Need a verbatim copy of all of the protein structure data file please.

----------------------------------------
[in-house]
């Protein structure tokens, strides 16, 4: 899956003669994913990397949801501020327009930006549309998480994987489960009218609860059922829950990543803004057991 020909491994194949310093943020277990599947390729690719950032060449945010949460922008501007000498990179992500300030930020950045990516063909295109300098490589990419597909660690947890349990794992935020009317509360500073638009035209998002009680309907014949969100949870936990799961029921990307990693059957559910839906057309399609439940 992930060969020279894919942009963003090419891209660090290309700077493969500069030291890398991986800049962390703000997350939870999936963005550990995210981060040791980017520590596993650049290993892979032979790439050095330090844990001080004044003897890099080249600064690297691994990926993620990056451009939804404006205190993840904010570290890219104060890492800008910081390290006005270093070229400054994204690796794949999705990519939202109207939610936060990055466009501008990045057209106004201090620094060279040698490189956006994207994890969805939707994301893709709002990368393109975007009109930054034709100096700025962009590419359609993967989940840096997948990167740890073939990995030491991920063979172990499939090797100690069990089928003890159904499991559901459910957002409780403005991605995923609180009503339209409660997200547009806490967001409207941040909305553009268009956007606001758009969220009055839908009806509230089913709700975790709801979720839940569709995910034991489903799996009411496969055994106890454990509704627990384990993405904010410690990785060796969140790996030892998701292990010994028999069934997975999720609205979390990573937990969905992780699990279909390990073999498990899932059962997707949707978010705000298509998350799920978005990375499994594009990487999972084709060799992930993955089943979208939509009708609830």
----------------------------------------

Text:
[in-house]
């Protein structure tokens, strides 16, 4: 899956003669994913990397949801501020327009930006549309998480994987489960009218609860059922829950990543803004057991 020909491994194949310093943020277990599947390729690719950032060449945010949460922008501007000498990179992500300030930020950045990516063909295109300098490589990419597909660690947890349990794992935020009317509360500073638009035209998002009680309907014949969100949870936990799961029921990307990693059957559910839906057309399609439940 992930060969020279894919942009963003090419891209660090290309700077493969500069030291890398991986800049962390703000997350939870999936963005550990995210981060040791980017520590596993650049290993892979032979790439050095330090844990001080004044003897890099080249600064690297691994990926993620990056451009939804404006205190993840904010570290890219104060890492800008910081390290006005270093070229400054994204690796794949999705990519939202109207939610936060990055466009501008990045057209106004201090620094060279040698490189956006994207994890969805939707994301893709709002990368393109975007009109930054034709100096700025962009590419359609993967989940840096997948990167740890073939990995030491991920063979172990499939090797100690069990089928003890159904499991559901459910957002409780403005991605995923609180009503339209409660997200547009806490967001409207941040909305553009268009956007606001758009969220009055839908009806509230089913709700975790709801979720839940569709995910034991489903799996009411496969055994106890454990509704627990384990993405904010410690990785060796969140790996030892998701292990010994028999069934997975999720609205979390990573937990969905992780699990279909390990073999498990899932059962997707949707978010705000298509998350799920978005990375499994594009990487999972084709060799992930993955089943979208939509009708609830």